The fifth and most important factor in this case is that the preliminary injunction was vacated due to the passage of a new law. Numerous courts have found that "a change in the law that took place after the preliminary injunction was issued" provides sufficient grounds for refusal to award damages on the injunction bond. Zenith Radio Corp. v. United States, 823 F.2d 518, 522 (Fed. Cir. 1987); see also State of Kansas ex rel. Stephan v. Adams, 705 F.2d 1267, 1270 (10th Cir. 1983) ("intervention of Congress" argues strongly against bond forfeiture); Coyne-Delany Co. v. Capital Development Board, supra.

 Against the overwhelming weight of these factors, defendants make three arguments in favor of forfeiture. First, defendants argue that the Court of Appeals has in effect already declared the government's entitlement to the bond. Defendants note that this Court initially set the HIC bond at $ 1,000, and that the Court of Appeals subsequently ordered this Court to set a higher bond. Defendants suggest that the Court of Appeals would not have bothered to require the increased bond if it did not believe that defendants would be entitled to the bond upon a dissolution of the injunction.

 Defendants make too much of the one-page, per curiam Court of Appeals order. The Court of Appeals was simply telling this Court that Rule 65(c) requires more than a nominal bond. The Court of Appeals did not address the question whether the bond would later be forfeited. It could not have addressed that question because the issue was not before the Court of Appeals at that time. The only time that issue was arguably before the Court of Appeals was when the injunction was vacated -- at which time the Court of Appeals remanded the case to this Court for, among other things, a disposition of the bond. It was plainly the intention of the Court of Appeals that this Court should determine whether to forfeit the bond.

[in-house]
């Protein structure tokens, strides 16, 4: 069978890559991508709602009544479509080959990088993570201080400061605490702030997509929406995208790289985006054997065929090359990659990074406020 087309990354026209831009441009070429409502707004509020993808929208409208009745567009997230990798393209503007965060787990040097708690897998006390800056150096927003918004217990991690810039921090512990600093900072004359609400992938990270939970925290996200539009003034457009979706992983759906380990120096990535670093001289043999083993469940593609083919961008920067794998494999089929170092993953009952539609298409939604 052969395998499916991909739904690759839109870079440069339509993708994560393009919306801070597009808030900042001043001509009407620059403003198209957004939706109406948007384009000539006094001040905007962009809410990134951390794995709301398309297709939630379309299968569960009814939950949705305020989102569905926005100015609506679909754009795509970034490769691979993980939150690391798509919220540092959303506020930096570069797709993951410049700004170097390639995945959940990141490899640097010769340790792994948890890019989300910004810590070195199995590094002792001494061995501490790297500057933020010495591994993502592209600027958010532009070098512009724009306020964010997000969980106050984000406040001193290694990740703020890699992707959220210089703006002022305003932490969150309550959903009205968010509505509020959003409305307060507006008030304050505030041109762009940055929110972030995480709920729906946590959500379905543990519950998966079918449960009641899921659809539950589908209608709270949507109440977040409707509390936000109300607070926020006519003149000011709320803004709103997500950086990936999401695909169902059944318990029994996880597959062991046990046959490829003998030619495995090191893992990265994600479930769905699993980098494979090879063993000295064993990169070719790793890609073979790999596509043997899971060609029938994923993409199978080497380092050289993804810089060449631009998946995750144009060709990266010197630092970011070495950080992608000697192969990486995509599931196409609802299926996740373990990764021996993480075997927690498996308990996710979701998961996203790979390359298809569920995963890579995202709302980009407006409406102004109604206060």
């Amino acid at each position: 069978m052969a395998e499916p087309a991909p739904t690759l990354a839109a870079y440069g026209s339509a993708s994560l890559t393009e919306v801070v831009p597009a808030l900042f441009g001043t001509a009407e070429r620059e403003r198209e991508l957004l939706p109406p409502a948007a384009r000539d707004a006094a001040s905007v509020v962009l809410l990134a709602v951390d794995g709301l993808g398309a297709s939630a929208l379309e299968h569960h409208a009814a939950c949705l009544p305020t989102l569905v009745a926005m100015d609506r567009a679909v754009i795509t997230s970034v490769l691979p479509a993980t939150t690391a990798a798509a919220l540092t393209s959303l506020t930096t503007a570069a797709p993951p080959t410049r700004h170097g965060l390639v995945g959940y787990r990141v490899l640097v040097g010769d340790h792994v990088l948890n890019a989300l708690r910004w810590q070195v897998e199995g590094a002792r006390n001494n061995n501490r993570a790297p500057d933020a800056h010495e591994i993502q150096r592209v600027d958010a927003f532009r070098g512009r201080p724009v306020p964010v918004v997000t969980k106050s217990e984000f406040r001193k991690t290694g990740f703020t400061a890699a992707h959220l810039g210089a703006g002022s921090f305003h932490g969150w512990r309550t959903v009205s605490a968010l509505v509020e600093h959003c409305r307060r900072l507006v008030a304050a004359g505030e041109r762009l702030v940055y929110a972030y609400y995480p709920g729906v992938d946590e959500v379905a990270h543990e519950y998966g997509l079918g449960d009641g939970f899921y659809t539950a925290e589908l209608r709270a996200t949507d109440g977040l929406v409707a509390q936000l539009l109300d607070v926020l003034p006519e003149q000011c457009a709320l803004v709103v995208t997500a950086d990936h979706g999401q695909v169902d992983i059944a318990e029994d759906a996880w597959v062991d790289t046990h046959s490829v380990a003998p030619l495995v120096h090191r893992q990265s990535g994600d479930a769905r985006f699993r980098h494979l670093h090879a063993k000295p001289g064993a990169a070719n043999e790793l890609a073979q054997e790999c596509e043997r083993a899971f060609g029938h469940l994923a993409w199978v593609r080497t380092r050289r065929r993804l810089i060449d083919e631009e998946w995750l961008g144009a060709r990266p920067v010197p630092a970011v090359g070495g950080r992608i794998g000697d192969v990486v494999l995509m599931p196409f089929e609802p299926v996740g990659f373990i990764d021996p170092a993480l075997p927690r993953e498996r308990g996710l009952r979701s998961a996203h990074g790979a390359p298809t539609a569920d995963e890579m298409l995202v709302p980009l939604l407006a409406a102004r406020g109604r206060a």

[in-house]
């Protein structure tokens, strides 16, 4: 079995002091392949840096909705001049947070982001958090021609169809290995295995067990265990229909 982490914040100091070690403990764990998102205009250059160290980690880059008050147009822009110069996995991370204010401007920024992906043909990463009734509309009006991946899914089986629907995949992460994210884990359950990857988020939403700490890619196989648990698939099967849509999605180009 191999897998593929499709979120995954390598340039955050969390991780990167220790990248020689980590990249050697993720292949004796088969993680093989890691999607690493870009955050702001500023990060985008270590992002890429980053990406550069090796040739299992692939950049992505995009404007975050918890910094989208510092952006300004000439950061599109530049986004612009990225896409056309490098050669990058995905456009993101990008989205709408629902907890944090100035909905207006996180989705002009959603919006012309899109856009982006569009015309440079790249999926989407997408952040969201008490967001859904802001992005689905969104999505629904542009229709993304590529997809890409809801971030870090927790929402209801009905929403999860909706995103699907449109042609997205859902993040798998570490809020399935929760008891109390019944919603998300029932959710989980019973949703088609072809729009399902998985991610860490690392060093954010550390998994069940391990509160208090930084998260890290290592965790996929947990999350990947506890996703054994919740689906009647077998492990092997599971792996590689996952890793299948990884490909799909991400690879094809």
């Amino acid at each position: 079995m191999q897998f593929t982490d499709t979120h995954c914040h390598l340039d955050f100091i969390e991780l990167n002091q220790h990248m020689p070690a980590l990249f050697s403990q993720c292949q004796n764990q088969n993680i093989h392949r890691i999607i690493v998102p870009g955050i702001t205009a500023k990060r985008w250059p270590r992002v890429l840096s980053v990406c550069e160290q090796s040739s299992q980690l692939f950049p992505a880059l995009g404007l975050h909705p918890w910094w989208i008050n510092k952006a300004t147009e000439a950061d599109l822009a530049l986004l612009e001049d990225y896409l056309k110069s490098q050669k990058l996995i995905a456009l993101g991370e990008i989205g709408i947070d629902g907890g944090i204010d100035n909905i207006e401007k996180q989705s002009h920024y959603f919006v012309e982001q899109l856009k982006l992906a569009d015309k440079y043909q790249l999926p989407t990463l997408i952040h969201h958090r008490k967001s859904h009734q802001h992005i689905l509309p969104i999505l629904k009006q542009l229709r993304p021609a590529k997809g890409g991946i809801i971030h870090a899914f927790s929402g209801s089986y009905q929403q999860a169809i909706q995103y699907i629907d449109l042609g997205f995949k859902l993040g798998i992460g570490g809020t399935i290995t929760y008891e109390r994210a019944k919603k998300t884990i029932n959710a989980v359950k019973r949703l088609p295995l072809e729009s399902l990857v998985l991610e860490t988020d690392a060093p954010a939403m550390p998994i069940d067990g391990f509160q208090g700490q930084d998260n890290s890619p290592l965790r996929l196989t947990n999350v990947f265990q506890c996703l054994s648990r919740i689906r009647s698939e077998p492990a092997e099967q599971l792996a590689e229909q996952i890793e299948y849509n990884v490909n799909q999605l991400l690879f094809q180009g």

Defendants' second argument is that, in light of OBRA's clear statement of congressional intention that Medicare should not pay for home dialysis, Congress should be understood as having disapproved past payments to HIC. As discussed above, see supra slip op. at p. 7, defendants misunderstand the implications of OBRA. Congress gave OBRA only prospective effect. It left the Method II reimbursement rules in place for some one and one-half months after OBRA's passage. Congress' decision not to make its Medicare amendment retroactive signals, if anything, a recognition that the pre-existing statutory framework gave HIC a right to the Method II reimbursement rate for home dialysis.

 Finally, the government relies heavily upon the Supreme Court's decision in Arkadelphia Milling Co. v. St. Louis Southwestern Railway, 249 U.S. 134, 63 L. Ed. 517, 39 S. Ct. 237 (1919). At the outset, it is worth noting that Arkadelphia was decided in 1919, well before the promulgation of the Federal Rules of Civil Procedure, and it therefore cannot provide an authoritative interpretation of Rule 65(c). Even accepting fully its authority, Arkadelphia provides little support for defendants' position.

 Arkadelphia involved a challenge by two railroads to rate limitations imposed by a state commission. The trial court accepted the railroads' contentions and issued an injunction against enforcement of the limitations. The court included in its injunction, however, a requirement that the railroads post a bond and that they maintain records of all passengers and freight travelling under rates that would have been prohibited by the commission. The injunction further provided that